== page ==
Send to

Choose Destination
Eur J Immunol. 2003 Feb;33(2):306-13.

The interaction between NK cells and dendritic cells in bacterial infections results in rapid induction of NK cell activation and in the lysis of uninfected dendritic cells.

Author information

Unità di Immunologia, Istituto Nazionale per la Ricerca sul Cancro, Genova, Italy.


NK and DC reciprocal interactions have only recently been investigated. In this study, we focused on the interplay between NK cells and DC in two models of bacterial infection. Immature monocyte-derived DC were cultured in the presence of live Escherichia coli or bacillus Calmette-Guérin. Upon exposure to either extracellular or intracellular bacteria, DC underwent maturation as assessed by the increased levels of expression of CD80,CD86, and HLA molecules and the de novo expression of CD83 and CCR7. Significant amounts of TNF-alpha and IL-12 were released by DC upon infection, whereas IL-2 and IL-15 were barely detectable in culture supernatants. Both infected and uninfected DC were capable of inducing in fresh autologous NK cells the expression of CD69 and HLA-DR and of inducing cell proliferation. Remarkably, however, infected DC were much stronger inducers of NK cell activation and proliferation than uninfected DC. Thus, after just 24 h of NK/DC coculture, only those NK cells that had been exposed to bacteria-infected DC had acquired the ability to lyse autologous immature DC. In addition, infected DC were more resistant to NK-mediated lysis as a consequence of the up-regulation of HLA class I molecule expression on their surface. This study suggests a regulatory circuit involving NK cells and DC in which DC-induced NK cell activation is effectively enhanced by the presence of pathogens. Activated NK cells, by limiting the supply of immature DC, may then exert a control on subsequent innate and adaptive immune responses.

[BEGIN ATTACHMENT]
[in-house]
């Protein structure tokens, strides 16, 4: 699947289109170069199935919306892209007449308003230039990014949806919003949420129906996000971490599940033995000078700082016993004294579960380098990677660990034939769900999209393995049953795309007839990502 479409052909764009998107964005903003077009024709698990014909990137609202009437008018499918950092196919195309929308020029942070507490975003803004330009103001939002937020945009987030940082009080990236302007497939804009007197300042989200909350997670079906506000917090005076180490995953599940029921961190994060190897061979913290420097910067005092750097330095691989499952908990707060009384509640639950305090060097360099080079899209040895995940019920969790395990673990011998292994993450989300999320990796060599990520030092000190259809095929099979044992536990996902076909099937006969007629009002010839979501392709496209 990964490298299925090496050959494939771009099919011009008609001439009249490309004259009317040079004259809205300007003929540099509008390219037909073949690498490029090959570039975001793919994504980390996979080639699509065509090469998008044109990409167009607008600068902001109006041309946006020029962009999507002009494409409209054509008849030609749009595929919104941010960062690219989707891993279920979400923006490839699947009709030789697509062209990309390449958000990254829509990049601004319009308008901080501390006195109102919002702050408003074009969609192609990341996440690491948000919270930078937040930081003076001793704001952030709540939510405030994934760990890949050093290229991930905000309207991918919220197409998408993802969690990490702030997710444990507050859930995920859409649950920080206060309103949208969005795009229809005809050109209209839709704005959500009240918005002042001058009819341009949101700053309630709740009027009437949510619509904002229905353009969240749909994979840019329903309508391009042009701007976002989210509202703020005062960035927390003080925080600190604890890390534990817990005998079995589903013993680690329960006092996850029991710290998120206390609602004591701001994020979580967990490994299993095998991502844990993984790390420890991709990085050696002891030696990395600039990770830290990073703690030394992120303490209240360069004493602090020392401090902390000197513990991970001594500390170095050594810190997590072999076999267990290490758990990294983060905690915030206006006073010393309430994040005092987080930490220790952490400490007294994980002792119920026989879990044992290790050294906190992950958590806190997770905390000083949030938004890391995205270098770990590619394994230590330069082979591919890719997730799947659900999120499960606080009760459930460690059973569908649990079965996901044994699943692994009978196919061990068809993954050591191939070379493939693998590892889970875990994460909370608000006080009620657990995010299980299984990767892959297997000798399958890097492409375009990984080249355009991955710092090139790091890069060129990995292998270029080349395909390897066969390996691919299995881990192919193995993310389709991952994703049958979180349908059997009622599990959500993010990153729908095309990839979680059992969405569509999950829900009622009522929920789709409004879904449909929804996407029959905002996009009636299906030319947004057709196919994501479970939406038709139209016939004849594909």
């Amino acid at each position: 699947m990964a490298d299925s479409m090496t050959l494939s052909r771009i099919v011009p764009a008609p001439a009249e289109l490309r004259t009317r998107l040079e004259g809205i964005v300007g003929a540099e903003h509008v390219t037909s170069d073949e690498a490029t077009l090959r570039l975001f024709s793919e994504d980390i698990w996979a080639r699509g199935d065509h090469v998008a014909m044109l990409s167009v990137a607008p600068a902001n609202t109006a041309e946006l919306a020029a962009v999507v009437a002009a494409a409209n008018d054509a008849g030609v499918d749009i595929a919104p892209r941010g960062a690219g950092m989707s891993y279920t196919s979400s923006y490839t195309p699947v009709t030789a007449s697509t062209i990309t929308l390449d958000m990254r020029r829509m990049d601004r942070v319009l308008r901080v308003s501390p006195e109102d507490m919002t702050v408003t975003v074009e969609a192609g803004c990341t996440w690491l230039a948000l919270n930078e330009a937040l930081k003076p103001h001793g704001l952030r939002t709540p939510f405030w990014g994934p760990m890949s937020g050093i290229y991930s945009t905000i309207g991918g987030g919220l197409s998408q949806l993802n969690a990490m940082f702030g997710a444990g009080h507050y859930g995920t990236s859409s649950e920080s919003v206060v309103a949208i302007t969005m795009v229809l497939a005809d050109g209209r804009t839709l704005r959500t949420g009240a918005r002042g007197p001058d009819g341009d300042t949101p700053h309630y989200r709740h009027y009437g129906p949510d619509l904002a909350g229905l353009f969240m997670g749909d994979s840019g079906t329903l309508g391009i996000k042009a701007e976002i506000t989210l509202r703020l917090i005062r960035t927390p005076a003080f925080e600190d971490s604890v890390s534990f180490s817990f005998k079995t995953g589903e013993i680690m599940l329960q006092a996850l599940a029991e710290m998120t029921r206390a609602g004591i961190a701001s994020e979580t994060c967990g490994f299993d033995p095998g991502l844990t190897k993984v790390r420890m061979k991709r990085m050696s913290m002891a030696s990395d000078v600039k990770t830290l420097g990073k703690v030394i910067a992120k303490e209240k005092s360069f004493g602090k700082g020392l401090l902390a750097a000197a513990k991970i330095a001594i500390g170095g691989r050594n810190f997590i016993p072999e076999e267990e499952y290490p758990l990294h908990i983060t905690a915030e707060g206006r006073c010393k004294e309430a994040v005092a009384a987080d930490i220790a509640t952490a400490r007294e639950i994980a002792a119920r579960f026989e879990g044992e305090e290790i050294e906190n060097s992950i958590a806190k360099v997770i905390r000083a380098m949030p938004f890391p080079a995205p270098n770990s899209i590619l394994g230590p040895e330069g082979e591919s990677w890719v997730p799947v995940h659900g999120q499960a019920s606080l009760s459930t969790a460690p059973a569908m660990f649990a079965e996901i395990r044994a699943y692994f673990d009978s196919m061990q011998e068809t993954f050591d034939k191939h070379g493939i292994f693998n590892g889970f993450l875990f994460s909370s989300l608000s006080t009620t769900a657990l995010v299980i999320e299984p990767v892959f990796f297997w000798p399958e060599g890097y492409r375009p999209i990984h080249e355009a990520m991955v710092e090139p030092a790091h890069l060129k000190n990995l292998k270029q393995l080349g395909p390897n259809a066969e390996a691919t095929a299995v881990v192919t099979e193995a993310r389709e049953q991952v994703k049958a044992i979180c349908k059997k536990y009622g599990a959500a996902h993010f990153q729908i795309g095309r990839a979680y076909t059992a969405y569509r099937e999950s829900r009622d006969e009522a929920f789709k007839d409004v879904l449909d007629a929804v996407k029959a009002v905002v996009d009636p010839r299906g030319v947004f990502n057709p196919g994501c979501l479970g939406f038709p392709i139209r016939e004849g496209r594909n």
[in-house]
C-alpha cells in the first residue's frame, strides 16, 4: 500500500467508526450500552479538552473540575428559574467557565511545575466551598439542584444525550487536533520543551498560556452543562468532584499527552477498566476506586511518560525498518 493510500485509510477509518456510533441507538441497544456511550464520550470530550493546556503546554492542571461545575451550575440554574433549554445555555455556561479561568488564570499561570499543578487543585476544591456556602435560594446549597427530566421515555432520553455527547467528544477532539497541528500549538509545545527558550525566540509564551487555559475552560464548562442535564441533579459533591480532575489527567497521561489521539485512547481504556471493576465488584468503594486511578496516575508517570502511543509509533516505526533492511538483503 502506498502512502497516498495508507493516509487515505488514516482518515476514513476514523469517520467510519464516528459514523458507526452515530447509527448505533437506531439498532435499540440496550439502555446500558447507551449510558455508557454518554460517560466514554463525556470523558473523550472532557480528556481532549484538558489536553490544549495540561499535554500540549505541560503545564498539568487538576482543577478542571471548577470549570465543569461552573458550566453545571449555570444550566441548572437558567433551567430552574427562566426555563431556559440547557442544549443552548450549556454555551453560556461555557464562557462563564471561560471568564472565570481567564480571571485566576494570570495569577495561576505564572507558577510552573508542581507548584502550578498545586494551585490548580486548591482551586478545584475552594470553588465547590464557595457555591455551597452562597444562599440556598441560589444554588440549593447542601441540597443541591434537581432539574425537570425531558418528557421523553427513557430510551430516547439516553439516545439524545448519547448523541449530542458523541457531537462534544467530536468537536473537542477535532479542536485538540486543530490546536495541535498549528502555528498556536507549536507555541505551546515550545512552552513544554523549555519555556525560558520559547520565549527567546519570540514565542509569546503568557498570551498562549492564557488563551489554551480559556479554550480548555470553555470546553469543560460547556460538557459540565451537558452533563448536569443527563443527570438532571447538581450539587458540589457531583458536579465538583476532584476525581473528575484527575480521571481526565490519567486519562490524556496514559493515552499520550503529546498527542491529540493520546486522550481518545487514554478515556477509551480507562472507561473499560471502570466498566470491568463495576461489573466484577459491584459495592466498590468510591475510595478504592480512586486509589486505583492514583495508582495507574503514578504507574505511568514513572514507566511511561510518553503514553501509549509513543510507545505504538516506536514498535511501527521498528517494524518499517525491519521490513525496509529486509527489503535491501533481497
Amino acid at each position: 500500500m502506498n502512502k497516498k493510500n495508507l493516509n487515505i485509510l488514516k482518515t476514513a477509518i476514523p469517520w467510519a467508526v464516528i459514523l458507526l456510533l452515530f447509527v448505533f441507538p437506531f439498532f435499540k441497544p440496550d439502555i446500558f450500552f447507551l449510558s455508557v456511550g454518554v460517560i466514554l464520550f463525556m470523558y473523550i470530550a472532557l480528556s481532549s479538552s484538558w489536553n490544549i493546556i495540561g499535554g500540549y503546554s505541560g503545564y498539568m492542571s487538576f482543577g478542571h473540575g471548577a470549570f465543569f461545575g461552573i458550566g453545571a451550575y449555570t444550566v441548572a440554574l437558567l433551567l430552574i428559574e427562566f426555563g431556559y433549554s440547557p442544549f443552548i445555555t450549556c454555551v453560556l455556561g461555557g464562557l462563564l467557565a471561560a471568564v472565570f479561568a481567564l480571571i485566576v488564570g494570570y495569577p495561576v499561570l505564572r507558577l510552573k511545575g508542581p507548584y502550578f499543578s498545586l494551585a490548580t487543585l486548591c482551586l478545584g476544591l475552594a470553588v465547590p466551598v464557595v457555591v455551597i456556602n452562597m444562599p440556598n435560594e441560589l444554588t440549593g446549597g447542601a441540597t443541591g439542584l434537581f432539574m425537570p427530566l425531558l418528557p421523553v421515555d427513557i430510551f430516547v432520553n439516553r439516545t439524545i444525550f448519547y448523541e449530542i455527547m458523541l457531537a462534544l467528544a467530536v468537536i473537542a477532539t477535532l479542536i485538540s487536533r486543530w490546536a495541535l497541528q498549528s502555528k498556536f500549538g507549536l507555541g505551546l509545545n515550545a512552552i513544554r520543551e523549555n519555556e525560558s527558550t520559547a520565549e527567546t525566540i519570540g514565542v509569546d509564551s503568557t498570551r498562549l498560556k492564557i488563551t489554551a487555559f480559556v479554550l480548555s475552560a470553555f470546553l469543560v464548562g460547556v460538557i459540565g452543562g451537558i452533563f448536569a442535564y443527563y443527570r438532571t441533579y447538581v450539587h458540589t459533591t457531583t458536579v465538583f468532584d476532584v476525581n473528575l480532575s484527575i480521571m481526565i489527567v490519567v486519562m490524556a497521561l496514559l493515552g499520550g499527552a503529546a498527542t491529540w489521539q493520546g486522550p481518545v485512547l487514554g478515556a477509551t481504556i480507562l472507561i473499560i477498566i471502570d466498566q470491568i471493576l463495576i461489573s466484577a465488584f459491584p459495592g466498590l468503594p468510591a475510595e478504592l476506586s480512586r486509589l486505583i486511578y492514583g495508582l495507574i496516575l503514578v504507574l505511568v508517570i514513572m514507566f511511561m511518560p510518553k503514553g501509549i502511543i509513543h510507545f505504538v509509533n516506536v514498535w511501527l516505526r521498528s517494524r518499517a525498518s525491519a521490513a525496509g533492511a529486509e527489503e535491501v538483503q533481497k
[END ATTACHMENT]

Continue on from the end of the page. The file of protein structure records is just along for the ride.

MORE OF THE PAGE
[Indexed for MEDLINE]
Free full text

Supplemental Content

Full text links

Icon for Wiley
Loading ...
Support Center